Commercial Law

Commercial Law and Legal Definition

Commercial law governs the broad areas of business, trade, commerce, sales, and consumer transactions. Commercial law covers numerous issues of law, such as contracts, banking, bankruptcy, credit transactions, secured transactions, real estate and others. There are numerous laws at the state and federal level governing commercial law practices.

The Uniform Commercial Code, which has been adopted in some form in nearly every state, governs numerous areas of commercial law.

    One of the earliest recorded economic thinkers was the 8th century Greek farmer/poet Hesiod, who wrote that labor, materials and time needed to be allocated efficiently to overcome scarcity. But the founding of modern western economics occurred much later, generally credited to the publication of Scottish philosopher Adam Smith's 1776 book, "An Inquiry Into the Nature and Causes of the Wealth of Nations."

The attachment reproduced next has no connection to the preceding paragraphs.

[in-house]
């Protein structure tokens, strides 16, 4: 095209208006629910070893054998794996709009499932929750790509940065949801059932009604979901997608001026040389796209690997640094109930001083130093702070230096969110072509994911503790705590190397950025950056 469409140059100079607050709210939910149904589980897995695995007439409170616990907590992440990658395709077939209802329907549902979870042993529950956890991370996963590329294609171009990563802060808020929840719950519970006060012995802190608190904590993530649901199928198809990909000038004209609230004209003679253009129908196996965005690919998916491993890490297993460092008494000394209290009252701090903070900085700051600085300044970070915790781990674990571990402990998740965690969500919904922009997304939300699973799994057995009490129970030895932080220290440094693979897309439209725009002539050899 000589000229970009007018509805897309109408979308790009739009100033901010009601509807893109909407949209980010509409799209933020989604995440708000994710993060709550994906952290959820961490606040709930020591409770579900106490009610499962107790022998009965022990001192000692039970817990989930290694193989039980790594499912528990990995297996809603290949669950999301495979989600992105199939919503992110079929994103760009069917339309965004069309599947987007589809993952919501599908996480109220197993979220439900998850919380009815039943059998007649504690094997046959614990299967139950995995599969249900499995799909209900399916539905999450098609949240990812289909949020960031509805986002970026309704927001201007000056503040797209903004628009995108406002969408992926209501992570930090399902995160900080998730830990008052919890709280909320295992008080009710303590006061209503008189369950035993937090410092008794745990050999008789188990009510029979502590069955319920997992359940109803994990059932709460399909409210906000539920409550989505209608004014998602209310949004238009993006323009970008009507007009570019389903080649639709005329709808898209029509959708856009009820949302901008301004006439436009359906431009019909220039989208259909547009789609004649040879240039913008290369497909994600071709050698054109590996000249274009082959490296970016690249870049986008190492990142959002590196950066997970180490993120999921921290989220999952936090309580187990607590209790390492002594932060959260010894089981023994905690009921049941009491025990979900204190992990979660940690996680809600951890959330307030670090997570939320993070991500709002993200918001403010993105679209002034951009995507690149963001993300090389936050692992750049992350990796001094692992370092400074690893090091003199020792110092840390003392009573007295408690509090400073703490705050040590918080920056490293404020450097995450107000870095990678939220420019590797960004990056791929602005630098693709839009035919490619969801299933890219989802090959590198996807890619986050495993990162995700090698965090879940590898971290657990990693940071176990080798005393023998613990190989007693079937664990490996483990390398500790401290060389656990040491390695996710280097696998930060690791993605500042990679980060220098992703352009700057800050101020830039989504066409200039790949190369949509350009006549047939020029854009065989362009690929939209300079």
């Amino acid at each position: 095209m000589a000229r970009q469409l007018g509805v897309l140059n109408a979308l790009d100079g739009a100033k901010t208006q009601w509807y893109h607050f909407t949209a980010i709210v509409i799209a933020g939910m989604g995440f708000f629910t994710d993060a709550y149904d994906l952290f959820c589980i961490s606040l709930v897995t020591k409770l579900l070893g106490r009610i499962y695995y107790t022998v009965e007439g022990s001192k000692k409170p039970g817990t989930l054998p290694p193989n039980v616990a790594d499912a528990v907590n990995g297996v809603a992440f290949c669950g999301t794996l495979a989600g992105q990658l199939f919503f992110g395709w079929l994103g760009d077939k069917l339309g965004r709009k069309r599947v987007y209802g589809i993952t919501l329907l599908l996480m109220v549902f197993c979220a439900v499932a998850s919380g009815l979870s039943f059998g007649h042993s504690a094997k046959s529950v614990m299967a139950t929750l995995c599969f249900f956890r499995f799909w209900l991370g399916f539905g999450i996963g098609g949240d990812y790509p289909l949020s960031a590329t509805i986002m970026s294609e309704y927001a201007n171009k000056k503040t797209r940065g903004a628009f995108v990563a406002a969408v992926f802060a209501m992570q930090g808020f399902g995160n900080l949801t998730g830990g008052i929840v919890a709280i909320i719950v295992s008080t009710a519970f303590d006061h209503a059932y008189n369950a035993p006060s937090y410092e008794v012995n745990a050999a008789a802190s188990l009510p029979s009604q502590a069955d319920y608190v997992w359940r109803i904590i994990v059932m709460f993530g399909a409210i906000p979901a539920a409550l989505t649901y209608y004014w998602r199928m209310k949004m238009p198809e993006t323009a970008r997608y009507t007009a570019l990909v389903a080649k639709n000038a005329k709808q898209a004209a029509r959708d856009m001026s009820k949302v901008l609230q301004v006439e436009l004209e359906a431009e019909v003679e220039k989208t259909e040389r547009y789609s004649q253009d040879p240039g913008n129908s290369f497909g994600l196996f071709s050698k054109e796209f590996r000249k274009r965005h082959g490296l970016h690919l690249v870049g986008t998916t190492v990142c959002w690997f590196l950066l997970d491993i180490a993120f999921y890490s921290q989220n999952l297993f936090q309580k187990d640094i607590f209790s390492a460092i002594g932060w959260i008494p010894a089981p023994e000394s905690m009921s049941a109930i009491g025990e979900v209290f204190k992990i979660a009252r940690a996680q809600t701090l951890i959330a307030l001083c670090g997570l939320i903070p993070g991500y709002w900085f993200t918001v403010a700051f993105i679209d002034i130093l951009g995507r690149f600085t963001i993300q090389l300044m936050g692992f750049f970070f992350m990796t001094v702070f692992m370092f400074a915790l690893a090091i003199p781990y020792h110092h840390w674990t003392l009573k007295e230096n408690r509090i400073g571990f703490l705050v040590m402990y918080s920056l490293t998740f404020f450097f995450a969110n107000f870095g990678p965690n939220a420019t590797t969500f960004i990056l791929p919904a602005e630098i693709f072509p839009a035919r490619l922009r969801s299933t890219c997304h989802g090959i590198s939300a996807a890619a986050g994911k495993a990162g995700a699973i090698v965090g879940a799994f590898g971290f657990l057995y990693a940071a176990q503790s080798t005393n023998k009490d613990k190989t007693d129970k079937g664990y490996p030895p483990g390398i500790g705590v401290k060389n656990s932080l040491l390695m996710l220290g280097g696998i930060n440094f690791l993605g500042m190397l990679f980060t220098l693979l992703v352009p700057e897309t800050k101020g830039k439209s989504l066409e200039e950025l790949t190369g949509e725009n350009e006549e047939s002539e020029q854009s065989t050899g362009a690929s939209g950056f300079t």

A commercial use is one which is undertaken for a business purpose, rather than hobby, recreational, educational, or other purposes. Such uses are usually attributed to a for-profit entity, rather than an individual, university or other educational institutions, or non-profit organizations (such as public libraries, charities, and other organizations created for the promotion of social welfare).